Sony CEO Kazuo Hirai Is Handing the Reins Over to CFO Kenichiro Yoshida

Sony CEO Kazuo Hirai Is Handing the Reins Over to CFO Kenichiro Yoshida
From TIME - February 2, 2018

(TOKYO)Sony Corp. named Chief Financial Officer Kenichiro Yoshida as its new president and CEO on Friday, replacing Kazuo Hirai, who led a turnaround at the Japanese electronics and entertainment company and will stay on as chairman.

Yoshida has experience in Sonys U.S. operations, as well as its network, financial and investor relations businesses. Yoshida and Hirai were to talk to reporters later Friday.

Sonys board members said they were surprised Hirai wanted to step down. But Hirai said in a statement the timing was right to pass the baton to the next leadership.

Hirai became president and CEO in 2012, taking over from Howard Stringer, an American. He turned around an embattled Tokyo-based Sony, which had sunk into losses as its once prized TV business lost out to rivals such as Samsung Electronics Co. of South Korea. Sony is now headed to booming profits because of its successful chips business, outpacing company targets.

It excites me to hear more and more people enthuse that Sony is back again. As the company approaches a crucial juncture, when we will embark on a new mid-range plan, I consider this to be the ideal time to pass the baton of leadership to new management, for the future of Sony and also for myself to embark on a new chapter in my life, he said.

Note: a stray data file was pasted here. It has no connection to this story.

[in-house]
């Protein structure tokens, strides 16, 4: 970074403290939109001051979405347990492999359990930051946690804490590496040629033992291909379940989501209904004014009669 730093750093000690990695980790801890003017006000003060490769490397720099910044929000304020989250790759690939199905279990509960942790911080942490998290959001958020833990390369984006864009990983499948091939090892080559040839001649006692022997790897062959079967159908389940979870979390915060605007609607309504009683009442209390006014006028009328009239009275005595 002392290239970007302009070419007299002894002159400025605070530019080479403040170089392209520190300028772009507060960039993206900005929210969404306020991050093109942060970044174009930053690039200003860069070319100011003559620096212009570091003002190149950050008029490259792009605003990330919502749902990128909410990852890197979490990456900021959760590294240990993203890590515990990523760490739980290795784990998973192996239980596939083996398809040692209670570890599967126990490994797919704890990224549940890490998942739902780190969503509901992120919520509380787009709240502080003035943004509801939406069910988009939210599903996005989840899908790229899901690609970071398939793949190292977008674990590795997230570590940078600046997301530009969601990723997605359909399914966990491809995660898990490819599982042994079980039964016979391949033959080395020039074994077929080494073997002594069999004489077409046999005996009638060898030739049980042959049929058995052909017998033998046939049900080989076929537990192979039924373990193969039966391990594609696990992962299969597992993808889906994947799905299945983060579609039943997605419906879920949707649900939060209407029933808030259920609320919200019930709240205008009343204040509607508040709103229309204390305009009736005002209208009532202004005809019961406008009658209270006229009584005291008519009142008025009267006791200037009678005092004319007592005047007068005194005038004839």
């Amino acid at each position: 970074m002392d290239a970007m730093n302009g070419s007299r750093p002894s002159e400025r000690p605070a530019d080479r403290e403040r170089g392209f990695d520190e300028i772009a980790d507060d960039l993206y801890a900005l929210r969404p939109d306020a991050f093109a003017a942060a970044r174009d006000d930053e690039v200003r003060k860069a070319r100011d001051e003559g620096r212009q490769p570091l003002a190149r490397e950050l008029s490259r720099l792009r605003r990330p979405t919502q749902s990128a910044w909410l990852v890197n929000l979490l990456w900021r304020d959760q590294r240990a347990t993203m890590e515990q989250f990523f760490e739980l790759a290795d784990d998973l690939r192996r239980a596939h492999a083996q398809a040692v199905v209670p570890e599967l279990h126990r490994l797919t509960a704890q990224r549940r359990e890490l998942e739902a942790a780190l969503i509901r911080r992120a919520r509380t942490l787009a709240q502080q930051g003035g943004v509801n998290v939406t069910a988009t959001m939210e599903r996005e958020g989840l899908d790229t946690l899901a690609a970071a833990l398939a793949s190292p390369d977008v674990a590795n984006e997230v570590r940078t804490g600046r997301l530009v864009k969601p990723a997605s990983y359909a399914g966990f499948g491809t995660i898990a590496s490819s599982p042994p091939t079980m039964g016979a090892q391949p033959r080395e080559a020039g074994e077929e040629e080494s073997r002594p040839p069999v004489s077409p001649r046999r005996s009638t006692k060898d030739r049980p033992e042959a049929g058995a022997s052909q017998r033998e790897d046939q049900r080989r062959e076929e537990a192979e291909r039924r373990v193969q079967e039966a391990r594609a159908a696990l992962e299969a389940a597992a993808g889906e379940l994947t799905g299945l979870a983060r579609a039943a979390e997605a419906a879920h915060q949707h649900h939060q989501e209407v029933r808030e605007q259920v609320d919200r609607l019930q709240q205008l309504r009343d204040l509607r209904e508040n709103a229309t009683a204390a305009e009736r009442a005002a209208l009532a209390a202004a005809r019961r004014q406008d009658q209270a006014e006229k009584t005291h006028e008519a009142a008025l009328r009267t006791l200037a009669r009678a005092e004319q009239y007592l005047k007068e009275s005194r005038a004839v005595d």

Yoshida, who now also serves as executive deputy president, promised to forge ahead with the changes Hirai had led to realize sold profits and growth to stay globally competitive.

As Sony moves into a new mid-range plan from April, Hirai felt Yoshida was the right person to lead the company, he said.

Yoshida had shown relentless determination to achieve defined targets, and he had worked by his side and could be trusted, he added.

Hirai has had a difficult task of juggling the widespread operations of Sony, including household appliances, medical equipment and video game machines, as well as movies, financial services and music. It was hard to make sure every sector was profitable.


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